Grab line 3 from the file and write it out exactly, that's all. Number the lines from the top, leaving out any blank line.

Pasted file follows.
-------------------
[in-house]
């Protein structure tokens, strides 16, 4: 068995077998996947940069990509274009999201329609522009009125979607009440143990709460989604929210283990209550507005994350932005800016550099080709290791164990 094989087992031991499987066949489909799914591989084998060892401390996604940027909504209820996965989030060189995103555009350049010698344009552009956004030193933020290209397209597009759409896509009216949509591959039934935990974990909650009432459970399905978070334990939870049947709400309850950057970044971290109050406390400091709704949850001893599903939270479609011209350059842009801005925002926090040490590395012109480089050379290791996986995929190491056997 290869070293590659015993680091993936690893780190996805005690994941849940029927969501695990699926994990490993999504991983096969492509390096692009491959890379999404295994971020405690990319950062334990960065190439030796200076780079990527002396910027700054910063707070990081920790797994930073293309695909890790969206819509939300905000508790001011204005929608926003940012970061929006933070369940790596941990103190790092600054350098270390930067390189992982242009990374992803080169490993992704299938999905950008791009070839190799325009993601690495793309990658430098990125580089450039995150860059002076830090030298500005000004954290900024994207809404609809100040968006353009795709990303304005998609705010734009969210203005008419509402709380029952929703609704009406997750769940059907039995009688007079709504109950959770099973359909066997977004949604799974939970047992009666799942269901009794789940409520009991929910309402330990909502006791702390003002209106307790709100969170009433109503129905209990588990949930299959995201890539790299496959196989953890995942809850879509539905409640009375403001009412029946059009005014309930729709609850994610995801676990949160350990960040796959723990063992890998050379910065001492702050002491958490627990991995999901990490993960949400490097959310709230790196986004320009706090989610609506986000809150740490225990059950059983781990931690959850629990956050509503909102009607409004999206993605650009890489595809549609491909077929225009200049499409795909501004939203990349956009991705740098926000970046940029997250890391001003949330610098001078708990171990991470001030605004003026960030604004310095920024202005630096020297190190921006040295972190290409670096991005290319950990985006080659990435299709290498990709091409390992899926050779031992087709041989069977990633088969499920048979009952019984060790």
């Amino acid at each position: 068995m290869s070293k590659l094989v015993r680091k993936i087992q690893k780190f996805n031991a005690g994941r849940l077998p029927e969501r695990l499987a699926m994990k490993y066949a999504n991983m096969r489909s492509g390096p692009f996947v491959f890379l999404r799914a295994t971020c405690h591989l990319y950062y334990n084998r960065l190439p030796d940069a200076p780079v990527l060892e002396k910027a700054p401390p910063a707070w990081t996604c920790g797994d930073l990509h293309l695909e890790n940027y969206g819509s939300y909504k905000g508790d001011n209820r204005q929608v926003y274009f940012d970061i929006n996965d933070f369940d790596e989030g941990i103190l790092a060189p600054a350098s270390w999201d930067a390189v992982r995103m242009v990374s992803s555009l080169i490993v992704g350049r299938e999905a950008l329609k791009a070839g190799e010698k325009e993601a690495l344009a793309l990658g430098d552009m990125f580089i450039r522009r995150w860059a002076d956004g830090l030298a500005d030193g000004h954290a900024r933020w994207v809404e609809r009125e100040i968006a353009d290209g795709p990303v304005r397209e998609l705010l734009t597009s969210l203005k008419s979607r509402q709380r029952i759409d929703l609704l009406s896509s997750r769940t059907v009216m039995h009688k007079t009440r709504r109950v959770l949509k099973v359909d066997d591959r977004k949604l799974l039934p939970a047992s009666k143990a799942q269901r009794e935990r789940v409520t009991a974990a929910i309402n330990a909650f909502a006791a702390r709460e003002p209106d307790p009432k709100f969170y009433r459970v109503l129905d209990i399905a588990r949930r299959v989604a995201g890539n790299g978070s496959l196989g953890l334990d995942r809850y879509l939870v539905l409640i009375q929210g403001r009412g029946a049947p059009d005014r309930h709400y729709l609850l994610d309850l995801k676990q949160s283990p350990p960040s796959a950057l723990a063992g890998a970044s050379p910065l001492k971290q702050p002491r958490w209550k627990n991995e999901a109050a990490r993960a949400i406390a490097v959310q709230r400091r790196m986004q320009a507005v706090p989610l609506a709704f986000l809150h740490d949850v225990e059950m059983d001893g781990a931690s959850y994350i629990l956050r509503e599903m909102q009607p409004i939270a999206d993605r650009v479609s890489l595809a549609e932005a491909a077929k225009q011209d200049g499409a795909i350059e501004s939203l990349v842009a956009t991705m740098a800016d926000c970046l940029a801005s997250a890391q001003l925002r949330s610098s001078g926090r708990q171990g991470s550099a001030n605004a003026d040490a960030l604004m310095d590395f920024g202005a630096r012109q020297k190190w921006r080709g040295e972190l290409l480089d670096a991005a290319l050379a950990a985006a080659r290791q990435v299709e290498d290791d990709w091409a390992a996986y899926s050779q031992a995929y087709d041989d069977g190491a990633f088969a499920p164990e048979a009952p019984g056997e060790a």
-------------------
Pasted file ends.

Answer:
């Amino acid at each position: 068995m290869s070293k590659l094989v015993r680091k993936i087992q690893k780190f996805n031991a005690g994941r849940l077998p029927e969501r695990l499987a699926m994990k490993y066949a999504n991983m096969r489909s492509g390096p692009f996947v491959f890379l999404r799914a295994t971020c405690h591989l990319y950062y334990n084998r960065l190439p030796d940069a200076p780079v990527l060892e002396k910027a700054p401390p910063a707070w990081t996604c920790g797994d930073l990509h293309l695909e890790n940027y969206g819509s939300y909504k905000g508790d001011n209820r204005q929608v926003y274009f940012d970061i929006n996965d933070f369940d790596e989030g941990i103190l790092a060189p600054a350098s270390w999201d930067a390189v992982r995103m242009v990374s992803s555009l080169i490993v992704g350049r299938e999905a950008l329609k791009a070839g190799e010698k325009e993601a690495l344009a793309l990658g430098d552009m990125f580089i450039r522009r995150w860059a002076d956004g830090l030298a500005d030193g000004h954290a900024r933020w994207v809404e609809r009125e100040i968006a353009d290209g795709p990303v304005r397209e998609l705010l734009t597009s969210l203005k008419s979607r509402q709380r029952i759409d929703l609704l009406s896509s997750r769940t059907v009216m039995h009688k007079t009440r709504r109950v959770l949509k099973v359909d066997d591959r977004k949604l799974l039934p939970a047992s009666k143990a799942q269901r009794e935990r789940v409520t009991a974990a929910i309402n330990a909650f909502a006791a702390r709460e003002p209106d307790p009432k709100f969170y009433r459970v109503l129905d209990i399905a588990r949930r299959v989604a995201g890539n790299g978070s496959l196989g953890l334990d995942r809850y879509l939870v539905l409640i009375q929210g403001r009412g029946a049947p059009d005014r309930h709400y729709l609850l994610d309850l995801k676990q949160s283990p350990p960040s796959a950057l723990a063992g890998a970044s050379p910065l001492k971290q702050p002491r958490w209550k627990n991995e999901a109050a990490r993960a949400i406390a490097v959310q709230r400091r790196m986004q320009a507005v706090p989610l609506a709704f986000l809150h740490d949850v225990e059950m059983d001893g781990a931690s959850y994350i629990l956050r509503e599903m909102q009607p409004i939270a999206d993605r650009v479609s890489l595809a549609e932005a491909a077929k225009q011209d200049g499409a795909i350059e501004s939203l990349v842009a956009t991705m740098a800016d926000c970046l940029a801005s997250a890391q001003l925002r949330s610098s001078g926090r708990q171990g991470s550099a001030n605004a003026d040490a960030l604004m310095d590395f920024g202005a630096r012109q020297k190190w921006r080709g040295e972190l290409l480089d670096a991005a290319l050379a950990a985006a080659r290791q990435v299709e290498d290791d990709w091409a390992a996986y899926s050779q031992a995929y087709d041989d069977g190491a990633f088969a499920p164990e048979a009952p019984g056997e060790a």